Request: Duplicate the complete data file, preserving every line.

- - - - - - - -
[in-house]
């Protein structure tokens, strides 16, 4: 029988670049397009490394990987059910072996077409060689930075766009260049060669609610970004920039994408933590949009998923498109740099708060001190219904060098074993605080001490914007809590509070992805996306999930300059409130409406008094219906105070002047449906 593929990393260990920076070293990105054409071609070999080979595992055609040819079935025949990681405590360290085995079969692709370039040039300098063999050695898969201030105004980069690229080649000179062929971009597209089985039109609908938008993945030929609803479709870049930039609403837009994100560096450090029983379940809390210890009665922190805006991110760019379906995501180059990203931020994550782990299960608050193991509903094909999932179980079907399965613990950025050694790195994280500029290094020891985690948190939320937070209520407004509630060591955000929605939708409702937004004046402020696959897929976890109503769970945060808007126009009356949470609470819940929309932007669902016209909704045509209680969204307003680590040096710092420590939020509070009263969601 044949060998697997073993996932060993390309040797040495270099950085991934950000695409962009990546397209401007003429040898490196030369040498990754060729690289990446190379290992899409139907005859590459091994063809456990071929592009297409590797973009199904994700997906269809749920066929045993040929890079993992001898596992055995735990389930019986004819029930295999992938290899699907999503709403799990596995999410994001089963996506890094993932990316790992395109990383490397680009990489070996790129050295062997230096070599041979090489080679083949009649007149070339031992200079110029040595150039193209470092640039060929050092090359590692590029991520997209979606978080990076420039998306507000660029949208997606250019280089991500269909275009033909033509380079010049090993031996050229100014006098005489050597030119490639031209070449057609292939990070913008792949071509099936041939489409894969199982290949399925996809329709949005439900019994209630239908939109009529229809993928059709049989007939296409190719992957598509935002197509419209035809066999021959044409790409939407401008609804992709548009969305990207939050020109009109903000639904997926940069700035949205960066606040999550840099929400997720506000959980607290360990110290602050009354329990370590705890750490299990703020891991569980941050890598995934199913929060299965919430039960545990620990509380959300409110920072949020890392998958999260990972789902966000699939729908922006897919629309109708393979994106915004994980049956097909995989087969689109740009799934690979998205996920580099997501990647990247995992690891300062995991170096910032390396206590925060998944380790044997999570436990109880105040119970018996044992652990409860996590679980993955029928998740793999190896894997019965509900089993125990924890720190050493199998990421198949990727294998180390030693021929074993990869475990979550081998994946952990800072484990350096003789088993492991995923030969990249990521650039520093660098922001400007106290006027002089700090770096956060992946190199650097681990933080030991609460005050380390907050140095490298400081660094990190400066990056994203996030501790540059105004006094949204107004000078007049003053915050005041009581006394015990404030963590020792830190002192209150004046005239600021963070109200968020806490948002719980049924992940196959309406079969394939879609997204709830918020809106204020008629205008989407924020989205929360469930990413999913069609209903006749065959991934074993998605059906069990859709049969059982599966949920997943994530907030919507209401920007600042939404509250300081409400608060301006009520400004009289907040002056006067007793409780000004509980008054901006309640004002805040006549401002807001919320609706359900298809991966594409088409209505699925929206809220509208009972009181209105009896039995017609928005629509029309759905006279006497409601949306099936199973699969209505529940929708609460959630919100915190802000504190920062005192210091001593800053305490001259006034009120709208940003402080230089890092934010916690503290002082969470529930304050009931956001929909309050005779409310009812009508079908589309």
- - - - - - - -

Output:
[in-house]
């Protein structure tokens, strides 16, 4: 029988670049397009490394990987059910072996077409060689930075766009260049060669609610970004920039994408933590949009998923498109740099708060001190219904060098074993605080001490914007809590509070992805996306999930300059409130409406008094219906105070002047449906 593929990393260990920076070293990105054409071609070999080979595992055609040819079935025949990681405590360290085995079969692709370039040039300098063999050695898969201030105004980069690229080649000179062929971009597209089985039109609908938008993945030929609803479709870049930039609403837009994100560096450090029983379940809390210890009665922190805006991110760019379906995501180059990203931020994550782990299960608050193991509903094909999932179980079907399965613990950025050694790195994280500029290094020891985690948190939320937070209520407004509630060591955000929605939708409702937004004046402020696959897929976890109503769970945060808007126009009356949470609470819940929309932007669902016209909704045509209680969204307003680590040096710092420590939020509070009263969601 044949060998697997073993996932060993390309040797040495270099950085991934950000695409962009990546397209401007003429040898490196030369040498990754060729690289990446190379290992899409139907005859590459091994063809456990071929592009297409590797973009199904994700997906269809749920066929045993040929890079993992001898596992055995735990389930019986004819029930295999992938290899699907999503709403799990596995999410994001089963996506890094993932990316790992395109990383490397680009990489070996790129050295062997230096070599041979090489080679083949009649007149070339031992200079110029040595150039193209470092640039060929050092090359590692590029991520997209979606978080990076420039998306507000660029949208997606250019280089991500269909275009033909033509380079010049090993031996050229100014006098005489050597030119490639031209070449057609292939990070913008792949071509099936041939489409894969199982290949399925996809329709949005439900019994209630239908939109009529229809993928059709049989007939296409190719992957598509935002197509419209035809066999021959044409790409939407401008609804992709548009969305990207939050020109009109903000639904997926940069700035949205960066606040999550840099929400997720506000959980607290360990110290602050009354329990370590705890750490299990703020891991569980941050890598995934199913929060299965919430039960545990620990509380959300409110920072949020890392998958999260990972789902966000699939729908922006897919629309109708393979994106915004994980049956097909995989087969689109740009799934690979998205996920580099997501990647990247995992690891300062995991170096910032390396206590925060998944380790044997999570436990109880105040119970018996044992652990409860996590679980993955029928998740793999190896894997019965509900089993125990924890720190050493199998990421198949990727294998180390030693021929074993990869475990979550081998994946952990800072484990350096003789088993492991995923030969990249990521650039520093660098922001400007106290006027002089700090770096956060992946190199650097681990933080030991609460005050380390907050140095490298400081660094990190400066990056994203996030501790540059105004006094949204107004000078007049003053915050005041009581006394015990404030963590020792830190002192209150004046005239600021963070109200968020806490948002719980049924992940196959309406079969394939879609997204709830918020809106204020008629205008989407924020989205929360469930990413999913069609209903006749065959991934074993998605059906069990859709049969059982599966949920997943994530907030919507209401920007600042939404509250300081409400608060301006009520400004009289907040002056006067007793409780000004509980008054901006309640004002805040006549401002807001919320609706359900298809991966594409088409209505699925929206809220509208009972009181209105009896039995017609928005629509029309759905006279006497409601949306099936199973699969209505529940929708609460959630919100915190802000504190920062005192210091001593800053305490001259006034009120709208940003402080230089890092934010916690503290002082969470529930304050009931956001929909309050005779409310009812009508079908589309």